Thursday, February 4, 2016

Most of the time, I don't even know


I awoke in the predawn darkness Monday when all the shadows were still even asleep.  I looked at the clock and groaned not just because of the hour, but because I was simply awake, very awake.  My heart was troubled by something I could not identify.  I tried rolling over in an effort to fall back to sleep.  Nothing doing.   

I slipped out of bed, closed the bedroom door, and made a pot of coffee.  What was causing this uneasiness?  I had no idea.  I owned up to obvious sin in my life, speaking when I should have not, not saying anything when I should have, perhaps having missed a turn on my path that I should have taken.  LORD, have mercy on the "should have's" in my life.  O God, do not let regret dominate my life but Your redeeming.

Nothing obvious was coming to the surface, but as I prayed, I felt the tension in my heart loosening, like a tight knot being worked out.  I prayed for family and friends, each as they came to mind.

As I left for the clinic where I volunteer, I thought momentarily about checking traffic on Google maps.  No, I thought, turning left is always the quickest way, avoiding the early morning school traffic. But within a couple miles, all traffic came to a standstill, the cars forming a ribbon of red braking lights. I lamented not going the other way.  Getting to the first major intersection usually takes me about four minutes.  This morning, it took me twenty-two.  And I still had a long way to go.

I should have gone the other way.  I should have left earlier.  I should have checked traffic.  But before I could descend too far into my "should have's,"  I asked the LORD to redeem this time.  I turned off the radio.  I continued to pray for those who rose to the surface of my thoughts.  When I arrived at the clinic, I texted an encouragement to a friend who lives 500 miles away, "Praying for you this morning."

A few hours later, she texted back. "Thank you for your prayers, for following the Lord's leading in that...somehow I didn't connect it until right now."

In her text, she related that at 6 a.m. as she was passing through an intersection on her way to the train, both a semi truck and a car flew through a red light.  "Had I not paused," she said in her text, "I would have been killed...I saw what was happening and waited!"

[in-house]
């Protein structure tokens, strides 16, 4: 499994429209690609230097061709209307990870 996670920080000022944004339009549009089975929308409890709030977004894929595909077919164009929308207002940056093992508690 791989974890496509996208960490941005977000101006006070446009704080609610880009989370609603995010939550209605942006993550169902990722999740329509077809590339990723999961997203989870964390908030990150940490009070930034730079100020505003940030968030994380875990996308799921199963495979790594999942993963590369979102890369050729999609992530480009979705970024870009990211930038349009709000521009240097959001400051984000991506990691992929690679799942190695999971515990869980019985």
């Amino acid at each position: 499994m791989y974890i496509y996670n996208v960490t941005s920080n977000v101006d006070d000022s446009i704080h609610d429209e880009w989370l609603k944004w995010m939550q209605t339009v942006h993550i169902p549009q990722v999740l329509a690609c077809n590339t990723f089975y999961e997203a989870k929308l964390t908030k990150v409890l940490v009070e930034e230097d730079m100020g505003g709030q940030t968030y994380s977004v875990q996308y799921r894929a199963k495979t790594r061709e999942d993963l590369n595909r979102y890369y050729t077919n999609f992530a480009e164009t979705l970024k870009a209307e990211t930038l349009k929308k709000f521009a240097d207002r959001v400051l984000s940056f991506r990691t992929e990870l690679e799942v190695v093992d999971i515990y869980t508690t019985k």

"You must have been praying then," she added.

I know that God is not restricted by time, nor by my mistakes, nor by my ignorance.  I know that God's hand is not powered by my praying nor limited by the puniness of my prayers, but God uses prayer in deeper ways than we can know.  I thought back to my uneasiness in the middle of the night.  Was my heart just being urged to pray?

Most of the time, I don't even know for how specifically I need to pray.  A good bit of the time, I don't even see the  visible outcome of God's hand when I pray.  All of the time, I have no idea God's deeper purposes.  But I do know, based on James 5. 16, "The prayer of the righteous has great power in its effects."  I don't have to know how prayer works, but just to know that God does.  God's power in this world is not limited by my understanding of what He is up to.

God brought my friend to mind. I prayed for her, not even knowing what I was praying for. I thanked God for her, for our friendship, for His mighty hand in bringing her to Christ, for her testimony in her job, for how sweetly she loves everyone God places on her path.

I had no idea what was about to happen.  Indeed, if I had not prayed nor texted her, I would have missed it all, not having known the shield God had ready and waiting, not realizing His power in the intricate details of an ordinary day, an ordinary winter's morning on the way to the train.

We are the ones who are missing out.

"If you lower the ambient noise of your life and listen expectantly for those whispers of God, your ears will hear them. And when you follow their lead, your world will be rocked."
-- author, pastor, and speaker Bill Hybels in his classic book Too Busy Not to Pray (1988).






Thursday, January 28, 2016

That which is not ordinary at all

In God's sight,
     in all of God's creation,
there are no ordinary days
   nor insignificant details.

This is the day
    which the LORD has made;
let us rejoice
          and be glad in it.

                 Psalm 118. 24

God is fulfilling His purposes.

He is before all things,
and in Him
   all things hold together.

                 Colossians 1. 17

All things.
Every day.
Even in ways invisible to us,
even in mystery,
    even in the dailyness.

Live that way.

Tuesday, January 26, 2016

The fourth plague of Pharoah and the worst run ever


I didn't see it coming.  It was an unseasonably warm late afternoon, a deep blue sky and all the trees of the forest still clung to the last leaves of the season.  I couldn't wait to run one of my all-time favorite routes.

My husband Bill dropped me off where the asphalt ended and the gravel road began, a way which meandered back to the trail head where he would be fishing and where we would meet up in a half hour or so.

That narrow primitive road trespasses through God's creation like a gallery of fine art, winding alongside a scenic mountain stream.  I rarely pay attention to the fact that it is a continual and gradual three miles uphill.  The ascent is negated by breathtaking views around every bend.

But this time, there was something else that was breathtaking in quite a different sense.

I had been running for maybe a mile, delighting in the warm air and the quietness of hearing only my shoes crunching the gravel underneath and the occasional song of a passing bird.  I felt something on my neck.  I brushed it away, not slackening my pace.  And then, I felt pinpricks on my upper left arm.  I turned to look, expecting to see the same pesky fly.  But I saw four creeping black flies, not just landing on my arm, but biting me.  I hit my arm with my other hand.  They fled.  Ewwwww, enough of that, I thought.